Tuesday, January 15, 2013

HSBC Bank vs Matt

The SJC issued another mortgage decision yesterday, although the court pretty emphatically declared the case had nothing to do with mortgage law which is technically correct.  Jodi Matt had defaulted on her mortgage so HSBC filed a complaint in the Land Court under the Servicemembers Civil Relief Act seeking permission to foreclose.  Matt, who was not in the military, filed an answer claiming that HSBC did not have an interest in the mortgage and should be denied the right to foreclose.  The Land Court ruled that Matt had no standing and that, despite not yet being the holder of the mortgage in question, that HSBC could proceed with the action because it was a potential holder of the mortgage.

The SCJ agreed with the Land Court regarding the homeowner, holding that in a Servicemembers case, only homeowners who are on active duty in the military have standing to even file an answer.  The SJC disagreed with the Land Court decision regarding the bank, holding that only the mortgage holder (or one acting on behalf of mortgage holder) would have standing to file a Servicemembers claim.  Since this went to subject matter jurisdiction, mortgage ownership by the plaintiff was something that the judge should determine in every case, whether or not it was raised by the defendant.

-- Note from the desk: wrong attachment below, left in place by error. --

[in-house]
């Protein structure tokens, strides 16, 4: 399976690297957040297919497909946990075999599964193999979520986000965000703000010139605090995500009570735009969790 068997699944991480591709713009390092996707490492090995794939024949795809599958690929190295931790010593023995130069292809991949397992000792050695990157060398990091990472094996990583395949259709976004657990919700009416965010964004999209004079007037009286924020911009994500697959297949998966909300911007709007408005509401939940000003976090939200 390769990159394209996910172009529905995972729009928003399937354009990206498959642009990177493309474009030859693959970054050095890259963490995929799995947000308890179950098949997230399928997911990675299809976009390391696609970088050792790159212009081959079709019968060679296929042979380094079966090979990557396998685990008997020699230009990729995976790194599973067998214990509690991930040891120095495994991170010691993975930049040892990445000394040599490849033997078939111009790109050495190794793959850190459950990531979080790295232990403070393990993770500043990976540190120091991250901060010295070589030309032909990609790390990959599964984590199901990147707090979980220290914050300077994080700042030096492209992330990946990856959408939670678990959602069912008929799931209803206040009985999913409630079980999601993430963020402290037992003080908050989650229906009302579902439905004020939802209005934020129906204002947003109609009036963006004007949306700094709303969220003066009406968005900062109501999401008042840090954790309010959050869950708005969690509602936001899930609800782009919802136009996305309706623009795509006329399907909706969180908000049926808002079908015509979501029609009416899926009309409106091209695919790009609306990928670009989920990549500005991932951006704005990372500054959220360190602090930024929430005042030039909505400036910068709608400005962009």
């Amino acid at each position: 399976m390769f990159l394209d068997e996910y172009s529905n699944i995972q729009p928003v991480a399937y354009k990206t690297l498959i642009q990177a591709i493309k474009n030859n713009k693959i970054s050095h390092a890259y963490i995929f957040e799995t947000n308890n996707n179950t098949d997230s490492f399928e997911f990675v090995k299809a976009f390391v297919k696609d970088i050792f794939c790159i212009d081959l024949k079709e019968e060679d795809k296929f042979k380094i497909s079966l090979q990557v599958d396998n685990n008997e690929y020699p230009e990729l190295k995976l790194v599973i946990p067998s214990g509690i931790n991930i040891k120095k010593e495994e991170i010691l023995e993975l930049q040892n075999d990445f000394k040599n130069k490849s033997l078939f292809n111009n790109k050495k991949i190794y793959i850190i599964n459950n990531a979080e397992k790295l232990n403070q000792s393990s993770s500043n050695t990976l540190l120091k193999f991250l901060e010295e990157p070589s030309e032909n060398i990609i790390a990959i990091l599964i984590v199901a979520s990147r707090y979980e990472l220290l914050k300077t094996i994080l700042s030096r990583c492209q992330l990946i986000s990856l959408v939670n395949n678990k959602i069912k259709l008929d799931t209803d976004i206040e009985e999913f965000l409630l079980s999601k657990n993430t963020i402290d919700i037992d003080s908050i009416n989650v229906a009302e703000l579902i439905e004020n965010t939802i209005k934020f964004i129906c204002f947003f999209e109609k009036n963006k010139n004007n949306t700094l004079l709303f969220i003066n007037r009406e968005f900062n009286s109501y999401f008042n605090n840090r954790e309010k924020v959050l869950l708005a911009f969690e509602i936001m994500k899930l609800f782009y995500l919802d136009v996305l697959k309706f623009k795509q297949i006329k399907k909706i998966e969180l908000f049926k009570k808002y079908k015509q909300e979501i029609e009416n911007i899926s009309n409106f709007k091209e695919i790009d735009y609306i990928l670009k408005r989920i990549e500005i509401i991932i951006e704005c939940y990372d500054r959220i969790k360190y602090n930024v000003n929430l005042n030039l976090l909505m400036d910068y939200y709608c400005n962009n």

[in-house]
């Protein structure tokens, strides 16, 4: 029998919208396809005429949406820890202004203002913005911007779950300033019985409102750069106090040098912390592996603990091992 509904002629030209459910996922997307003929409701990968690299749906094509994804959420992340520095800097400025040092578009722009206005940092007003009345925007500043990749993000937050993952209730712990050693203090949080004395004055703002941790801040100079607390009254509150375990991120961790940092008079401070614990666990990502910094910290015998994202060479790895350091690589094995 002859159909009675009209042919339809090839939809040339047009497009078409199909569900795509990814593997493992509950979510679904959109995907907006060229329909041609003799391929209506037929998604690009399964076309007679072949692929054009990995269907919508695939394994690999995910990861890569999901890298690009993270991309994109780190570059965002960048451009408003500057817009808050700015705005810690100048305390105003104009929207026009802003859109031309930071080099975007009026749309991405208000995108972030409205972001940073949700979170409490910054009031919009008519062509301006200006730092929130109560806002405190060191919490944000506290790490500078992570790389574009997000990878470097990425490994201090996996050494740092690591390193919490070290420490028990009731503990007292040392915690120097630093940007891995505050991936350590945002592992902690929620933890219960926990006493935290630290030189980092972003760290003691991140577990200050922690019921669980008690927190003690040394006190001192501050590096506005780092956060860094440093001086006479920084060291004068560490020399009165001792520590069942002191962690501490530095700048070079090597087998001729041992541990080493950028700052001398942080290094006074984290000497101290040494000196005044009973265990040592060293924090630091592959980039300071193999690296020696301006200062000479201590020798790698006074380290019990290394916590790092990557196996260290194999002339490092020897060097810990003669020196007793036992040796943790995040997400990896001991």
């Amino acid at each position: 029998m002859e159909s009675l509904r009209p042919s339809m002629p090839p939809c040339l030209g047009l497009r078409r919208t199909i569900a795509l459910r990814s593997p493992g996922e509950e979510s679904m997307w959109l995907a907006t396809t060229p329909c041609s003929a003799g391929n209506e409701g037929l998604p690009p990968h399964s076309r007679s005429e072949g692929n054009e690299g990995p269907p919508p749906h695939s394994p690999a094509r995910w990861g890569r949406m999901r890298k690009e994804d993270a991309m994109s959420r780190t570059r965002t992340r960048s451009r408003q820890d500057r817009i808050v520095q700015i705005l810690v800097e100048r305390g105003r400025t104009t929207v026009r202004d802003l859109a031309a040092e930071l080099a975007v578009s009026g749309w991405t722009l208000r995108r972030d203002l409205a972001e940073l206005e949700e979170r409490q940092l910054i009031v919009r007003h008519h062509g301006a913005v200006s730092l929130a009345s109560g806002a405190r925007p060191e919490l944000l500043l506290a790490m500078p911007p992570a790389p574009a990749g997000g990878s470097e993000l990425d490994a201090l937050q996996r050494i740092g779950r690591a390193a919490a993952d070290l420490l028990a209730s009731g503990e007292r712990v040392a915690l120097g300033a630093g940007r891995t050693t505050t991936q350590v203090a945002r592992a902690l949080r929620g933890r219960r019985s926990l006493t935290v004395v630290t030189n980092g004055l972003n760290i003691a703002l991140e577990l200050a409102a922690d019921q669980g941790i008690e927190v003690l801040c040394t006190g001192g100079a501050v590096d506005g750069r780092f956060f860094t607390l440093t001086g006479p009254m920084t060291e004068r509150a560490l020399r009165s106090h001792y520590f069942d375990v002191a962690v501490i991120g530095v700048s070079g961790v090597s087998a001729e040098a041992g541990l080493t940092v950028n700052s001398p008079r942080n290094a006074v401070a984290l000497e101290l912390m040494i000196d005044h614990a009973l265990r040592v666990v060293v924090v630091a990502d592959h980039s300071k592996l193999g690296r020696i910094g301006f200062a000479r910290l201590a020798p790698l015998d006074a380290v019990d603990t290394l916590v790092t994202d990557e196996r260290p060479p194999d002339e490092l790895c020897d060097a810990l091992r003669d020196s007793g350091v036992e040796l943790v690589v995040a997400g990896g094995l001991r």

In this case, HSBC had not yet had the mortgage assigned to it when it filed the Servicemembers complaint, so according to the SJC, HSBC did not standing to file the complaint so that matter should have therefore been dismissed.  Prior SJC decisions on foreclosures have held that the lender must possess the mortgage prior to the first publication of the notice of mortgagee's sale of real estate for the foreclosure to be effective.  This case pushes the date of possession of the mortgage even earlier in the process. 

The SJC did not specify whether this case applied retroactively.  If that's the case, thousands of foreclosures will be effected.  The foreclosure will still be good, but if the Servicemembers case was void, then the homeowners who were defendants in those cases will still have a potential right in the property even though the property had already been foreclosed and resold.  To extinguish that right will require a petition to the Land Court.

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